Greg may not as be touchy, but the head-nodding tactic seemed chose juste here. Seeing little or no side effect to the approach, I continued the head nodding, impervious any strain to the neck. But when he related the helicopter wreck incident, I couldn’t stand it any longer.

We had both lived in Willington Island, somewhat near an airfield, flying helicopters and jet blasts being more common than the cold. We used to stare at the choppers go pretty close to the ground, and had developed a ‘what’s-the-big deal’ish attitude towards the flying contraption. One fine day, a helicopter crashed, and we came to know where the wreckage was going to be dumped. Greg and I decided to go take a look. Actually, Greg had decided to take more than a look. After school, Greg emptied his schoolbag, and we went to the wreckage, plan being to purloin the tire. Today, of course, we know that a helicopter’s tires are too big to be carried about in a 10 year old’s schoolbag. But unlike most of you, we learned it the hard way, the hard way being staring and gulping at the wreck, drinking in the enormity of the situation.

We didn’t get the tire. But it was an interesting experience. A VERY interesting experience. Which is why I am piqued at not having remembered it earlier. It could have been the cornerstone of a lot of my conversations. Face to face with a helicopter wreck, trying to salvage parts. Which conversation couldn’t use that piece?

Somebody: “I’m feeling bored. What can we do?”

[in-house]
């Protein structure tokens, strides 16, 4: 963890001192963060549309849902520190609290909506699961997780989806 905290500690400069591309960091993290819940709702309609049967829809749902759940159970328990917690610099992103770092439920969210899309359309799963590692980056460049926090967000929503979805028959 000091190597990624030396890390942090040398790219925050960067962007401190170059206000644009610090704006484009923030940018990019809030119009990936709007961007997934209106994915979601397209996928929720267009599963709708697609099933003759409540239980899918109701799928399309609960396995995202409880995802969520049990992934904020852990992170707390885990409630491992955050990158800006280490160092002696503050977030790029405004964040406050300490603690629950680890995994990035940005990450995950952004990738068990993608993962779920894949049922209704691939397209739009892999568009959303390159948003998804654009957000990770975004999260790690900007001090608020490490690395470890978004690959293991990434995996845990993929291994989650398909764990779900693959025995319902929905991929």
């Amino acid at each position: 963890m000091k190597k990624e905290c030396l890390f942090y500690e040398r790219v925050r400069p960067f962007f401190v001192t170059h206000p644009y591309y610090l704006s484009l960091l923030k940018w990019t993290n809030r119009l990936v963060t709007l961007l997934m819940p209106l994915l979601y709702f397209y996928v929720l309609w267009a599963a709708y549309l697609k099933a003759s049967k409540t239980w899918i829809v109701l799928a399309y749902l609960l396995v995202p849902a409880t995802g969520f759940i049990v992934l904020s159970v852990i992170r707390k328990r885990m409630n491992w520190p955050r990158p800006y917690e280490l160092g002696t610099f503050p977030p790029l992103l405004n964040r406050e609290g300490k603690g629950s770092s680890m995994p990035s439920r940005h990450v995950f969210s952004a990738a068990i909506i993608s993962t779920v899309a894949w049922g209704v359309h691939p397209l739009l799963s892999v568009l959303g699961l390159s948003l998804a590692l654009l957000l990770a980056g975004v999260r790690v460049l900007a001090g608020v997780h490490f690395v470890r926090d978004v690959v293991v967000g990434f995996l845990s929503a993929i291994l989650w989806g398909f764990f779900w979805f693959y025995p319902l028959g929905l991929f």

Me: “Boy, I remember when I felt bored back when I was a kid. Believe it or not, I…”

Somebody else: “India lost again!! What a disaster!”
Me: “Perhaps. But not quite as disastrous as a helicopter crash, you would agree. I remember back when I was in…”

Yet somebody else: “Did you finish your project work?”
Me: “Man, these project works are the pits. No time to do anything else, like the good old days. I remember back when I was…”

A different somebody: “My brother had an accident last week.”
Me: “That’s too bad. Speaking of accidents, have you ever seen a crashed helicopter? Well…”

Another somebody: “Hey, tomorrow is my birthday.”
Me: “I remember a birthday I had when I was living in Willington Island. Well, technically, it wasn’t anyone’s birthday as such. Anyway…”

Instant conversation piece. Anytime, anyplace. And I missed out on that. I have to improve my memory. Got to get my act together… And I have a plan. I’ll take out a notebook, write down everything I think about, look back at the notebook later on, and see how much I can remember.

The trouble is… I have a vague recollection that I have already tried this method several times, and lost the notebooks… but then again, can I trust my recollection?

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3 Responses

  1. Malliboy says:

    Very delightful.
    “Imagine if Obelix starts talking about thumping Romans and hunting wild boars… cue-based laughing, and similar improvisational tactics too. We know Obelix can be touchy.” takes the cake.

  2. Hammy says:

    hey, thanks…